The Costa Rican Social Security Fund (Caja) will dedicate 90% of available coronavirus vaccines to Group 2 — people over 58 years old — to help mitigate the effects of a potential third wave of cases.
Previously, 80% of vaccines went to the elderly, while the remaining 20% were reserved for first responders.
The Presidency explained the decision was made “given the latent possibility of a third wave of infections that increases the risk that older adults may die or become seriously ill, as a more vulnerable population.”
Costa Rica has administered nearly 505,000 doses of the Pfizer/BioNTech coronavirus vaccine, or about 9.8 per 100 inhabitants.
Costa Rica’s vaccine priority is as follows:
- First group: Staff and residents at retirement or nursing homes. First responders, including health personnel.
- Second group: Costa Rica’s older population, defined here as those ages 58 and up. According to the Presidency, this group will be required to demonstrate residency with a cédula or DIMEX.
- Third group: People from 18-58 with risk factors, including hypertension, diabetes, heart disease, respiratory illness, kidney disease and obesity, among others.
- Fourth group: Teachers and other staff within the Education Ministry (MEP) or private schools. Imprisoned people and judicial staff. Workers for the 911 service.
- Fifth group: Health science students and related technicians in clinical fields. People ages 40-57 without any of the aforementioned risk factors but whose work puts them in contact with others. This includes laborers in agriculture, construction, service industries, etc.
The Caja will call individuals to schedule their coronavirus vaccine. Those who fall into priority groups should contact their local EBAIS (public community health clinic) and ensure their contact information is current.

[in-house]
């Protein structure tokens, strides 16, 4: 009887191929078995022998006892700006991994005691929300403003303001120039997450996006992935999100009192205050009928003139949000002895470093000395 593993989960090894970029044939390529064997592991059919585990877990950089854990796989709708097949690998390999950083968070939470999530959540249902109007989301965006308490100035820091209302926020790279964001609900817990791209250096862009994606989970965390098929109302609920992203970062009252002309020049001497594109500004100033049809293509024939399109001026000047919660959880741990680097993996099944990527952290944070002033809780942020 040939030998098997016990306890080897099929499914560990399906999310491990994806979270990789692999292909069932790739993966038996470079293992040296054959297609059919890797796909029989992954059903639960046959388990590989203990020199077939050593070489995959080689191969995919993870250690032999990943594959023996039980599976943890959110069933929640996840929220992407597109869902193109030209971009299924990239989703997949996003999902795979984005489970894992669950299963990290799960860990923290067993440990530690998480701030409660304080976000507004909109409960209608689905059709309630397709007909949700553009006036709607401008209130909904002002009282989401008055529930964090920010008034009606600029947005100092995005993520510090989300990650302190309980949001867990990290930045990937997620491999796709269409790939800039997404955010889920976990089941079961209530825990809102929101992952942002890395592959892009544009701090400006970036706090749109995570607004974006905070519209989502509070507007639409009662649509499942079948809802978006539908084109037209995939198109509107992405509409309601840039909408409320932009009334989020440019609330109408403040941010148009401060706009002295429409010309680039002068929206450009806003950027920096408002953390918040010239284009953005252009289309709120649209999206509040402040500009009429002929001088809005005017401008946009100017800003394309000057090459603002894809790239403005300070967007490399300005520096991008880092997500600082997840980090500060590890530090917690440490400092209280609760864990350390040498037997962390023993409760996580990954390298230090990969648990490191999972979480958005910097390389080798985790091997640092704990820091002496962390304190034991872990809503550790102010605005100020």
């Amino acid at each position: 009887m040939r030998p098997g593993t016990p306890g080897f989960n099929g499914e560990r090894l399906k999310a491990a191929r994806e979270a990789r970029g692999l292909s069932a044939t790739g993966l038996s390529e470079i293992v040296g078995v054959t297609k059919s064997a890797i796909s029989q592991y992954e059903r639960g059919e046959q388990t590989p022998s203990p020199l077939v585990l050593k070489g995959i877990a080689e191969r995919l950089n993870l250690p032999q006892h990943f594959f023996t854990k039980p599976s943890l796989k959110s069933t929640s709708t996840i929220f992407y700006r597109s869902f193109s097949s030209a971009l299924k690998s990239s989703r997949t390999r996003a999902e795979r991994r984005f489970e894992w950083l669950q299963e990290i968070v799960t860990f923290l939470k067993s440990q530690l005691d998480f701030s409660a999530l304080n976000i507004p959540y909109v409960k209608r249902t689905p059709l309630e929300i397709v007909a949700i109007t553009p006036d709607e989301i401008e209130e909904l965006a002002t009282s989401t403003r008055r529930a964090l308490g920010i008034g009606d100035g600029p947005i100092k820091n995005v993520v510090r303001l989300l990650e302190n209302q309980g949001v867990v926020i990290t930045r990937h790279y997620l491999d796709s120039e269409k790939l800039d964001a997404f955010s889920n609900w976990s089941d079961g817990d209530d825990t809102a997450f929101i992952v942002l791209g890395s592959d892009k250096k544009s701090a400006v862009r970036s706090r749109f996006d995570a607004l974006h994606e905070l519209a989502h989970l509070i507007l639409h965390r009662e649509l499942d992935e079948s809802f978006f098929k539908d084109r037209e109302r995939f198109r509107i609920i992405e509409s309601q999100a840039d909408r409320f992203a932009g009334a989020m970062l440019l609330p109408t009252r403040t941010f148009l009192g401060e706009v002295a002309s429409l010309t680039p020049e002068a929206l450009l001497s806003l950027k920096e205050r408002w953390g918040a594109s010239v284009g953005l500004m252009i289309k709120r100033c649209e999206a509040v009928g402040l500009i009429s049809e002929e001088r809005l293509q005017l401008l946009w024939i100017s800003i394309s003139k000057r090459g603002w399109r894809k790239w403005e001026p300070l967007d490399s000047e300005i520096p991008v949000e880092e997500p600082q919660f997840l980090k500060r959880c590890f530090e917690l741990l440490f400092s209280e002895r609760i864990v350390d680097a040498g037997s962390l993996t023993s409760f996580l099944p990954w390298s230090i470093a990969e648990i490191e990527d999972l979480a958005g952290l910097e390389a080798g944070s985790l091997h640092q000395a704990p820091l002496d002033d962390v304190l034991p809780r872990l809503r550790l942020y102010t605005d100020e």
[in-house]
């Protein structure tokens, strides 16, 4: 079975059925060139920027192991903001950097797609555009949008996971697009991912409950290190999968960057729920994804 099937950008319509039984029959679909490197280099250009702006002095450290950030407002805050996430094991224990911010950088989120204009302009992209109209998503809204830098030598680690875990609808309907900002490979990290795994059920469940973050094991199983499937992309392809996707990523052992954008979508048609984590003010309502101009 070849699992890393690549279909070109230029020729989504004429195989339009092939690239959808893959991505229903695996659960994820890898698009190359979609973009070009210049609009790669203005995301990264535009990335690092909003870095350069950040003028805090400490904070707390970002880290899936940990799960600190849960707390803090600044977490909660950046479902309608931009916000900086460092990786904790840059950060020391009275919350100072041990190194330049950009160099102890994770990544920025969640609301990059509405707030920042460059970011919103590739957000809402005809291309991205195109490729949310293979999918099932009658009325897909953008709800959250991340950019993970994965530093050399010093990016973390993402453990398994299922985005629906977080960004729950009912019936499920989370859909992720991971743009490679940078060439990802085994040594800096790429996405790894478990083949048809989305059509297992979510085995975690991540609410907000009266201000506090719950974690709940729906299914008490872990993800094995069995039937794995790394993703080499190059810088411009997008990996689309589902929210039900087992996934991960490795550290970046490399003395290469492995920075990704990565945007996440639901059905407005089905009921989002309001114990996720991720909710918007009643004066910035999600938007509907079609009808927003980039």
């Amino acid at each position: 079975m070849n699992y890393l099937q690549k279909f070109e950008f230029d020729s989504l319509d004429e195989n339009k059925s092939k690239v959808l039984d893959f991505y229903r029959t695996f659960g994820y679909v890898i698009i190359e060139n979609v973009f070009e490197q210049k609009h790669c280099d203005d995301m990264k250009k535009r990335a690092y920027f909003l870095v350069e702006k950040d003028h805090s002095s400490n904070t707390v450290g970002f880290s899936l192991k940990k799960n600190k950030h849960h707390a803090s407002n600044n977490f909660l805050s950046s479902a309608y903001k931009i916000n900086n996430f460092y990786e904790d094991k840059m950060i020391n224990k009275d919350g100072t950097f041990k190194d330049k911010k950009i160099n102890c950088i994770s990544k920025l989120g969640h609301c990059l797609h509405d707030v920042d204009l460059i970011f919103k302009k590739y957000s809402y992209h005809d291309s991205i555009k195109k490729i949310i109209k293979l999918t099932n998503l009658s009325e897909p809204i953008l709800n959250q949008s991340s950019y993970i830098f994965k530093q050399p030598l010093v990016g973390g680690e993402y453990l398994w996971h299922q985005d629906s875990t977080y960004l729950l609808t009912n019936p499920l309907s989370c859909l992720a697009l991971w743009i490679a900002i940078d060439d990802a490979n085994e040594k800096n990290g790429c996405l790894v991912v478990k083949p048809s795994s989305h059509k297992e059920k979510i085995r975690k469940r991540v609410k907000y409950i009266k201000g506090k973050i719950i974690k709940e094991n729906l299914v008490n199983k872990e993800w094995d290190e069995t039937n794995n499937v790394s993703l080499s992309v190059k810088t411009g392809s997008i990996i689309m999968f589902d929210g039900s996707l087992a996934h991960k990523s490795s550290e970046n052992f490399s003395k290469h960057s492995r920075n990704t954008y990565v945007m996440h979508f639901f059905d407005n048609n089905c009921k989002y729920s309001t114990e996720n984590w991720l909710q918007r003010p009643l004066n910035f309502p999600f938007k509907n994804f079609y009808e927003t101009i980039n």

You can track Costa Rica’s vaccine rollout at this link. It includes important information about which populations are elegible for the vaccine at local health clinics across the country.
AstraZeneca studies will be tracked
More than 43,000 doses of AstraZeneca vaccine, acquired through the COVAX mechanism, will arrive in Costa Rica on Wednesday.
As the European Medicines Agency (EMA) and other health bodies investigate a possible link between the vaccine and blood clots, Costa Rican authorities issued the following statement:
On the research that is progressing in order to analyze the apparent relationship between the appearance of blood clots and the administration of this drug, health authorities indicated that so far a cause-effect relationship with the vaccine has not been demonstrated.
However, the National Commission on Vaccination and Epidemiology remains attentive to the new scientific evidence that emerges from the World Health Organization and the European Medicines Agency (EMA) in order to establish the details of the use of the vaccine in our country, prior to its distribution by the CCSS.
“It is important to be emphatic that all the decisions that have been made and will be made will be based on science. In this way, vaccines have been selected and uses have been determined. Thus, with all the analysis of the scientific evidence, the Vaccination Commission will indicate the use that will be given of AstraZeneca vaccines,” said Health Minister Daniel Salas.
Costa Rica coronavirus data